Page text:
Amelia accepted a new commission in an isolated small town called Asher Falls. She needs distance and piece from everything and this job seems perfect. There are two graveyards in Asher Falls though. One is under the lake.
    Soon she finds a hidden old grave that nobody can explain. The oppressive air of the area, the town and the mountains, close-mouthed and even sinister people don't help either.

    There is absolutely no way I could do this story justice with some vague comments because the best of it is a spoiler.
    I loved the pace and the resolution. They are perfect for the story and for the main character.
  • (4/5)
    The Kingdom by Amanda Stevens

    ★ ★ ★ ★

    This is the second book in The Graveyard Queen series. And while I enjoyed the first book in the series, I really loved the second installment. This is made all the more amazing by the fact that I rarely read and even more rarely enjoy books in the paranormal romance genre. Although I still stand by my belief that while there is romance involved in this book, I would call it more of a paranormal mystery. For a girl who averages about 60-90 pages read a day, I devoured this 400 page book in less than 2 days. I just couldn't put it down.

    The characters are well done. The story is fun and exciting. The ghosts in this one were quite creepy if I say so myself (some sections of the book gave me the chills). Even though I was able to figure out part of the plot line, it did not deter my joy for this book. I look forward to the next installment in the series.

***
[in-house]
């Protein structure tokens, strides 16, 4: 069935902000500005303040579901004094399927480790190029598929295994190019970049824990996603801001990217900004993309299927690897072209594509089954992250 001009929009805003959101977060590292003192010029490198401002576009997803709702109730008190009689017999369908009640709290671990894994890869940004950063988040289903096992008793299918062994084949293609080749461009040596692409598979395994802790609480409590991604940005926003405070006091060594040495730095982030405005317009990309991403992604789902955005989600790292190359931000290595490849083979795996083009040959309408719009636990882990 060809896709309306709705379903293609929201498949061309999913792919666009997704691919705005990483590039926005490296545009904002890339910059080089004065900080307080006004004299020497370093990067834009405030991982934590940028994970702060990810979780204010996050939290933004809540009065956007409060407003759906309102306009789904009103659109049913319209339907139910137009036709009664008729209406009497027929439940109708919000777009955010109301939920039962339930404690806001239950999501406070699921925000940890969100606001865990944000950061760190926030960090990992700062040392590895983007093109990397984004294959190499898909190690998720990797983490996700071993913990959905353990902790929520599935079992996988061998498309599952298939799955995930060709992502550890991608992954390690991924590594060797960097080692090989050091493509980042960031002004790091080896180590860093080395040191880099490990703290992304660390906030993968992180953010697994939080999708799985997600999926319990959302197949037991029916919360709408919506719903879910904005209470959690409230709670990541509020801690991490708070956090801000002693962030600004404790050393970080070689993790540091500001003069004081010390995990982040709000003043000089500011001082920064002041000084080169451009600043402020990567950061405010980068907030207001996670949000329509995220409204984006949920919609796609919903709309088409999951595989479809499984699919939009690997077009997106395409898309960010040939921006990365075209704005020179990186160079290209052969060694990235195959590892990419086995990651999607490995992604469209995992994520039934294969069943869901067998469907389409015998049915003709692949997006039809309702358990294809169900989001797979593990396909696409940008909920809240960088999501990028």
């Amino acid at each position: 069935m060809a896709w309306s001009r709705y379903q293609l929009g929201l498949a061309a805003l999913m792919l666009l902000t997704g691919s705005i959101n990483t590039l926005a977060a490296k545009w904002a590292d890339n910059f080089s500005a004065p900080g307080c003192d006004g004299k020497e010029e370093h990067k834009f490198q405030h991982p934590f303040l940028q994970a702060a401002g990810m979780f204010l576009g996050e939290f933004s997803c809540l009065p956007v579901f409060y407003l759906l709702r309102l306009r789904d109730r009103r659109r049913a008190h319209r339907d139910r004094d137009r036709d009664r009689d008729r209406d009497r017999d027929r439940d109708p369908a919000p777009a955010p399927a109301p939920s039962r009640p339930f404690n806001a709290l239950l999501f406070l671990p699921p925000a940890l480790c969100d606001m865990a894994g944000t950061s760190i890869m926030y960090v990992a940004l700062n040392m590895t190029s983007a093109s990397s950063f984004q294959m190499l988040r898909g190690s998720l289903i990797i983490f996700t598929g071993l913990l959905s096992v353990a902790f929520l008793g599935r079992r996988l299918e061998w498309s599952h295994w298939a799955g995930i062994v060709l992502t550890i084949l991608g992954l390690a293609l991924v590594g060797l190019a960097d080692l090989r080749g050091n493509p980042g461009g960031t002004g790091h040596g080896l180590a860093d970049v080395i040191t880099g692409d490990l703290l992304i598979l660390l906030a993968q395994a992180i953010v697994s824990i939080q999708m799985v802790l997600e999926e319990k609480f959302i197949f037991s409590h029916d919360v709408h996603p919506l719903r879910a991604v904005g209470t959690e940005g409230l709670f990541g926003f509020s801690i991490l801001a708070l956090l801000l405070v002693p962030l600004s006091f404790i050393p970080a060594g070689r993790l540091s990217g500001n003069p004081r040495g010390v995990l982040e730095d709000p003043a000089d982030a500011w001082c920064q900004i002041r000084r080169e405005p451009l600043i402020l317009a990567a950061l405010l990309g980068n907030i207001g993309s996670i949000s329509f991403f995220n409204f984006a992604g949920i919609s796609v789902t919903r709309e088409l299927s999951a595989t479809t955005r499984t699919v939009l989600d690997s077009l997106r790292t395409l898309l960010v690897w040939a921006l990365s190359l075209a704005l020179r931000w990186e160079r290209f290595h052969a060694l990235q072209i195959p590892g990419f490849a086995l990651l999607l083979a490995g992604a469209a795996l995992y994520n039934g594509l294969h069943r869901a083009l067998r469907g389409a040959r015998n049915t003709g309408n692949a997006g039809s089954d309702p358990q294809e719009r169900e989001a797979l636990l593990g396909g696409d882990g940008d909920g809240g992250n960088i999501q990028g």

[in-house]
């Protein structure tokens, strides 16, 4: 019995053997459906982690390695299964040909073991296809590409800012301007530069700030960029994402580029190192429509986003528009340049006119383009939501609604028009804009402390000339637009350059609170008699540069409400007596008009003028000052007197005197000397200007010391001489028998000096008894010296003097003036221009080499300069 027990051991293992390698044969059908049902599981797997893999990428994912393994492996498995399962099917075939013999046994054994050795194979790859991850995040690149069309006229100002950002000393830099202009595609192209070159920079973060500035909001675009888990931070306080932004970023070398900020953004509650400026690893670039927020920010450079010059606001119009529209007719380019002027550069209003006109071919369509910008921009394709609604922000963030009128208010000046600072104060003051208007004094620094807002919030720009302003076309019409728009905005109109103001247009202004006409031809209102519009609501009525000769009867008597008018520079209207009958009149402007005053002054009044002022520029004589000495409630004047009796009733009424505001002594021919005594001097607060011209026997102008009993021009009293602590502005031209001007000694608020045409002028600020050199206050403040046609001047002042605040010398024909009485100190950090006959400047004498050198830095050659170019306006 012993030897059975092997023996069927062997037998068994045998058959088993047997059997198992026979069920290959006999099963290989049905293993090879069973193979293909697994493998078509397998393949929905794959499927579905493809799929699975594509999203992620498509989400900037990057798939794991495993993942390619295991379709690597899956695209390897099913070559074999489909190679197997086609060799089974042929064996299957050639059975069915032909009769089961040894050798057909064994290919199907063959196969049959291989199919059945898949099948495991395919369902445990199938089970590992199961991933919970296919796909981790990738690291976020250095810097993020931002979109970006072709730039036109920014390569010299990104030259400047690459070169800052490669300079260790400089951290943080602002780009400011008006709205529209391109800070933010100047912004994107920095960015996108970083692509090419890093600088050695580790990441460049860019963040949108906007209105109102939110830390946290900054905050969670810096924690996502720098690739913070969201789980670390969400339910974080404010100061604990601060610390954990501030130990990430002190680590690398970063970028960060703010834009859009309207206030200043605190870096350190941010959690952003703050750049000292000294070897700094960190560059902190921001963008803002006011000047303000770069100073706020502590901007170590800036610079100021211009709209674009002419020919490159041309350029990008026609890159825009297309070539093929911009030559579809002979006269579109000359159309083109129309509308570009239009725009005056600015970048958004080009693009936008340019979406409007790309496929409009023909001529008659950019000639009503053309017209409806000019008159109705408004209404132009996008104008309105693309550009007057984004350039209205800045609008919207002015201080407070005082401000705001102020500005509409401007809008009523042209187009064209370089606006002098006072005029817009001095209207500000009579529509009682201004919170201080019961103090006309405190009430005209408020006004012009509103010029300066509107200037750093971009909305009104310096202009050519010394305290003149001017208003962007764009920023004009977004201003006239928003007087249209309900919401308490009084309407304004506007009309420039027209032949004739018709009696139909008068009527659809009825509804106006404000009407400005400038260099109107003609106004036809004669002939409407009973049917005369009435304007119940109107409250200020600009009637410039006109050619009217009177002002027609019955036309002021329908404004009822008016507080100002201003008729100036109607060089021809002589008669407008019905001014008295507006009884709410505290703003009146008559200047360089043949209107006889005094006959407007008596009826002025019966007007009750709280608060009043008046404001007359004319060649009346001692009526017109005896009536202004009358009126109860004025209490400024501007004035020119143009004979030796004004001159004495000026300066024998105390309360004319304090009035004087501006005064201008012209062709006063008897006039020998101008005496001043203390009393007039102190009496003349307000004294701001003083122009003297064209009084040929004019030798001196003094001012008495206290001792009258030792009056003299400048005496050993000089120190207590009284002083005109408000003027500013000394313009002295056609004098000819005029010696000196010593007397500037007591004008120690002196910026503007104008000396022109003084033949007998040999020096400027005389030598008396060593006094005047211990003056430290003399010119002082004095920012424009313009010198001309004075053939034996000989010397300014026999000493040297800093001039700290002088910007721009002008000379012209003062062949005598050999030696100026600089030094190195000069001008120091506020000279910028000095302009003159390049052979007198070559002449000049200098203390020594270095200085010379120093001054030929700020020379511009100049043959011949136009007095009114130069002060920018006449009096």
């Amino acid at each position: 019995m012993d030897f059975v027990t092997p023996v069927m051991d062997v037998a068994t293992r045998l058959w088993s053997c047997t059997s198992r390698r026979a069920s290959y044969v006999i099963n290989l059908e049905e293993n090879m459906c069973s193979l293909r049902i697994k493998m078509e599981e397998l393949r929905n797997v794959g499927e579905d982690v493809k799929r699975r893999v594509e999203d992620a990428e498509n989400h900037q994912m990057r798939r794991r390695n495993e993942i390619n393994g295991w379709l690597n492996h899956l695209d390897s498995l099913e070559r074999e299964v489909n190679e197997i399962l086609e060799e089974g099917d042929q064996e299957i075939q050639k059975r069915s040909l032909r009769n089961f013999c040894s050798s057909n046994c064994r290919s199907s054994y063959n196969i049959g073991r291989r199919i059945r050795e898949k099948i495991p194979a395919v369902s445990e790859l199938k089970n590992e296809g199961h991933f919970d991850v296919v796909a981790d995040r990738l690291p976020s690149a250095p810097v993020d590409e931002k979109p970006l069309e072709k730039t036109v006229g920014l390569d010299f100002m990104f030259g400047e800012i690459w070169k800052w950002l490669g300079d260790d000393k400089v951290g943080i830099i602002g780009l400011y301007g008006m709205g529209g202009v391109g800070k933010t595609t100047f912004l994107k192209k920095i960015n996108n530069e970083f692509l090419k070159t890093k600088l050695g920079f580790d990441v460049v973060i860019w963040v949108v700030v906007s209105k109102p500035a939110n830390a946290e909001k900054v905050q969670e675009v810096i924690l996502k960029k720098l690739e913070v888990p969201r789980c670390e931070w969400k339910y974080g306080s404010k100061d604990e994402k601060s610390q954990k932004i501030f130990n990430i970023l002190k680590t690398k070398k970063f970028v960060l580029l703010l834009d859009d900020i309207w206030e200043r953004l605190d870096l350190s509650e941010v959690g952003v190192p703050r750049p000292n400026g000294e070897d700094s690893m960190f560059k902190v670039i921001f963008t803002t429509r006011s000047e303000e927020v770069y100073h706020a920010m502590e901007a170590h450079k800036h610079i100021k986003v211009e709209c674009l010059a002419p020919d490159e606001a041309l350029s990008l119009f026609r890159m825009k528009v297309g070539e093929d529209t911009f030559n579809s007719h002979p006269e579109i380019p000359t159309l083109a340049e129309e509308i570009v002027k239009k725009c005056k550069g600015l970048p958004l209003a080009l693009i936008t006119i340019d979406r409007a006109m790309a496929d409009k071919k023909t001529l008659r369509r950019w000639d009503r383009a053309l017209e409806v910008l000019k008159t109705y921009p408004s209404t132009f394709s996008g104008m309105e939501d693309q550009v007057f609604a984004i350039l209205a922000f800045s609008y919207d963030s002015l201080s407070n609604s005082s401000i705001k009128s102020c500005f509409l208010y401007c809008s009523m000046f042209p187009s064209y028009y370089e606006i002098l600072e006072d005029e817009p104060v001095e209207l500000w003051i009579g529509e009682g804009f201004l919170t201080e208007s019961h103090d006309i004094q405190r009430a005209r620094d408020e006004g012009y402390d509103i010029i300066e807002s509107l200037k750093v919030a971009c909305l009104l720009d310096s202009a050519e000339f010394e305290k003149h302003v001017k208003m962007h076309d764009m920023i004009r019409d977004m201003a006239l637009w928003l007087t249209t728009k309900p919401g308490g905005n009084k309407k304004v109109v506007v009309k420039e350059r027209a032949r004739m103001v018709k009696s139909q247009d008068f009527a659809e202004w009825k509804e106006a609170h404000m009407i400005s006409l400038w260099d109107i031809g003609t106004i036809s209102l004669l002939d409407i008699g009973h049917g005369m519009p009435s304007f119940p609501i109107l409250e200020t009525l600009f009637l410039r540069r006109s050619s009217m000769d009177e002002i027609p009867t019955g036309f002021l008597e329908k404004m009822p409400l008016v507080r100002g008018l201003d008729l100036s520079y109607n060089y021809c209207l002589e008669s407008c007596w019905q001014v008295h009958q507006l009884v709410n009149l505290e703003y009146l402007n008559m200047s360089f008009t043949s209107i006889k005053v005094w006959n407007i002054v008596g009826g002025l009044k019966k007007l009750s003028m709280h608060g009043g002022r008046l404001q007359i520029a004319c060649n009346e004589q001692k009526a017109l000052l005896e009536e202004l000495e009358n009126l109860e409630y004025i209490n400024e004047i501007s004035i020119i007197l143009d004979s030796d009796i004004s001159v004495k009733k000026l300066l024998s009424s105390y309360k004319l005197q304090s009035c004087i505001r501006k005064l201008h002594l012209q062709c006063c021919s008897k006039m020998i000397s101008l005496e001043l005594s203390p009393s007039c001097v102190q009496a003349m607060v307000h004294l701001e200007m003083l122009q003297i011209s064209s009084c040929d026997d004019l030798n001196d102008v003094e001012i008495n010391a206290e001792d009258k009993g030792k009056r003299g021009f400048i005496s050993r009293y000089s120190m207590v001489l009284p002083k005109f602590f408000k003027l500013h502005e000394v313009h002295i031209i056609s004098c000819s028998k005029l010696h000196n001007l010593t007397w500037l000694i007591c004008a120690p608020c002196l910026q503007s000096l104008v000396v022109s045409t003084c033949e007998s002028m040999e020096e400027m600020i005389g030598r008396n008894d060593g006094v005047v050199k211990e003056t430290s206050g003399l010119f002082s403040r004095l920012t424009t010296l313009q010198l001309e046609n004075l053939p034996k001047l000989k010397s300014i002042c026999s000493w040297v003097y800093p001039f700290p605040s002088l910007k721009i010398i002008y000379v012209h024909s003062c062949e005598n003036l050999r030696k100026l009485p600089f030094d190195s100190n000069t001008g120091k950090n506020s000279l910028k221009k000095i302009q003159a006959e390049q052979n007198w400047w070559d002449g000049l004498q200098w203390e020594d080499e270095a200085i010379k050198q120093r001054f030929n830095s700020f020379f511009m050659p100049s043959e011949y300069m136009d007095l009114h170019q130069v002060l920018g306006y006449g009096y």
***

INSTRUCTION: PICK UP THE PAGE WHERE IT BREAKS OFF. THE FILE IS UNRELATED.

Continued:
• (5/5)
    The Kingdom is the second book in The Graveyard Queen series by Amanda Stevens.

    The Kingdom starts couple of weeks after events in The Restorer (first book). Amelia has broken every one of the four rules her father taught her, rules she needed to follow for her survival.

    1. Never acknowledge the dead.
    2. Never stray far from hallowed ground.
    3. Never associate with those who are haunted.
    4. Never, ever tempt fate.

    Now she needs to put distance between her and Devlin, before something more serious happens.
    When Amelia receives an offer to renovate Thorngate Cemetery in the town of Asher Falls, South Carolina, she doesn’t think it twice and accepts. Get away from Charleston is just what she needs right now. Packing her bags she leaves immediately to work on her new commission.
    Strange things starts to happen as soon as Amelia is on her way; on the ferry that will take her to Asher Falls she is not sure but she thinks she has seen a ghost over the water. Minutes later she meets the mysterious Thane Asher, heir to the Asher family, family that rules and owns half the town of Asher Falls. Thane tells her about the original Thorngate cemetery, the one that was flooded to make way for the Asher Reservoir, that same reservoir they are crossing, the one the locals call Bell Lake.
    He hesitated, his gaze still on the water. “If you look for this basin on any South Carolina map, you’ll find the Asher Reservoir. But around here, we call it Bell Lake.”